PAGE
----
have skeletons made of cartilage. The mouth, equipped in most sharks with numerous
sharp teeth, is located on the underside
of the head. Passages called gill arches lead from the pharynx to the exterior and are lined
with gill filaments. The gill arches are supported by gill bars. Except in chimaeras, the
external gill slits are not covered and are conspicuous on the surface of the body. The jaw
consists of two distinct pieces; the upper part is not fused to the braincase as in higher
vertebrates. The tail is asymmetrical, curving upward in a shape found in early fossil
fishes and thought to be primitive. There is no lung or swim bladder. The skin is studded
with toothlike structures called denticles. Sharks have typical vertebrate kidneys that
excrete a very dilute urine consisting mostly of water; presumably the earliest vertebrates
(ancestral to sharks) evolved in freshwater, where this function is necessary to maintain
the correct concentration of the physiologically important salts in the tissues against the
tendency for them to be diluted by the inward diffusion of water. In marine species, on
the other hand, it is necessary to prevent the concentration of those salts from increasing.
Although the kidneys of sharks pump out water, their body fluids contain ammonia in
concentrations high enough to make the osmotic pressure equal to that of seawater; this
prevents the inward diffusion of salts. Sharks have internal fertilization and lay large
eggs, well supplied with yolk and protected by leathery shells. In a few species the eggs
are hatched within the body.

Class Osteichthyes
The bony fish of the class Osteichthyes are the predominant class of living fishes. In this
group the bony skeleton has been retained and lungs and swim bladders have evolved.
Early bony fishes evolved in freshwater under conditions of periodic drought and
stagnation and developed an internal, moisture-retaining organ, the lung, for gas
exchange. Those fishes gave rise to two lines of descendants.

Members of one line, the fleshy-finned fish, had thick fins with supporting bones, used
for crawling. The only survivors of that group are the coelacanth, or lobefin, which has a
vestigial lung and crawls on the seafloor, and the freshwater lungfishes of drought-ridden
areas, which can crawl over land in search of water and even live out of water for several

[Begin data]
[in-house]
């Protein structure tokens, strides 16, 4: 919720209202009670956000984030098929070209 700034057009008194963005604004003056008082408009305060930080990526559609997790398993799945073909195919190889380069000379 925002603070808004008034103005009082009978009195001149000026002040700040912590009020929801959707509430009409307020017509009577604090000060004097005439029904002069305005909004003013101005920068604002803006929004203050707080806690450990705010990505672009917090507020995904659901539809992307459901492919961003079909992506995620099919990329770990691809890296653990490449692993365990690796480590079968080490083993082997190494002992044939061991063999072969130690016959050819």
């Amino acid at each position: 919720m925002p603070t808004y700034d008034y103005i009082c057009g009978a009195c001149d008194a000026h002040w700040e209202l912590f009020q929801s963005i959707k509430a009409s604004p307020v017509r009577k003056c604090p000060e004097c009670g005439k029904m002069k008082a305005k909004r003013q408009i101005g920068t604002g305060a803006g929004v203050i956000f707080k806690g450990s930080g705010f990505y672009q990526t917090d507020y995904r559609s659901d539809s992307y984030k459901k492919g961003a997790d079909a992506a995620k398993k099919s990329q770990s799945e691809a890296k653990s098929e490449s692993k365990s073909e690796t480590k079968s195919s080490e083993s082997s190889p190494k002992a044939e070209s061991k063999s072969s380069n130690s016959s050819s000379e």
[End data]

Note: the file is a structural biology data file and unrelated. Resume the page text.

years. Early fleshy-finned fish gave rise to the first land vertebrates, the amphibians.

The second line, the ray-finned fish, constitutes the predominant modern group. Ray-
finned fish are highly specialized for aquatic life; they have developed thin, lightweight
fins supported by slender rays, and used only for balance and steering. The lung, a ventral
outpocketing of the pharynx, was no longer necessary as these fish invaded freshwaters
and oceans throughout the world; it shifted to a dorsal position and evolved into a
hydrostatic organ called the swim bladder, or air float. The swim bladder, along with the
strong, lightweight skeletal construction, makes ray-finned fishes much lighter-bodied
than sharks. The gill passages of ray-finned fishes resemble those of sharks, but have a
bony covering, called the operculum, over the external gill slits. Ray-fins have a typical
vertebrate kidney which, in freshwater forms, maintains the proper salt concentration in
the tissues by excreting excess water. In the marine forms the activity of the kidney is
offset by the activity of salt-secreting glands; in addition, the kidney may be modified so
as to produce a more concentrated urine. The heart, like that of sharks, has two chambers,
and there is no separation of oxygenated and deoxygenated blood in the circulatory
system. A few primitive ray-fins (the sturgeon, the paddle fish, and the bowfin) have
asymmetrical tails and thick scales regarded as primitive in construction.

The higher ray-fins, or teleosts, have more or less symmetrical tail fins extending above
and below the vertebral column, and typical fish scales made of very thin layers of bone.
Most marine teleosts produce enormous numbers of small eggs that are externally
fertilized and float in plankton; only a few of these survive. In many species there is a
larval stage that is quite dissimilar to the adult. Teleosts have evolved a tremendous
variety of forms and occupy very diverse ecological niches, both freshwater and marine.

Class Amphibia

The amphibians, the first vertebrates to have limbs, evolved during the Devonian period.
They are only partially terrestrial: Their externally fertilized eggs are laid in freshwater,
and they go through a gilled, aquatic larval stage (the tadpole stage) before
metamorphosing into land-living adults. The skin of the adult is water-permeable, and the
animal must live in a moist environment to prevent desiccation. The adult usually
breathes by means of lungs, although some breathe directly through the skin. The heart is
a three-chambered structure that creates a partial separation between oxygenated blood,
destined for the body tissues, and depleted blood, destined for the lungs; this provides
better oxygenation than does a system in which the two kinds of blood mix. There are
only three groups of amphibians living today. The salamanders are closest to the basic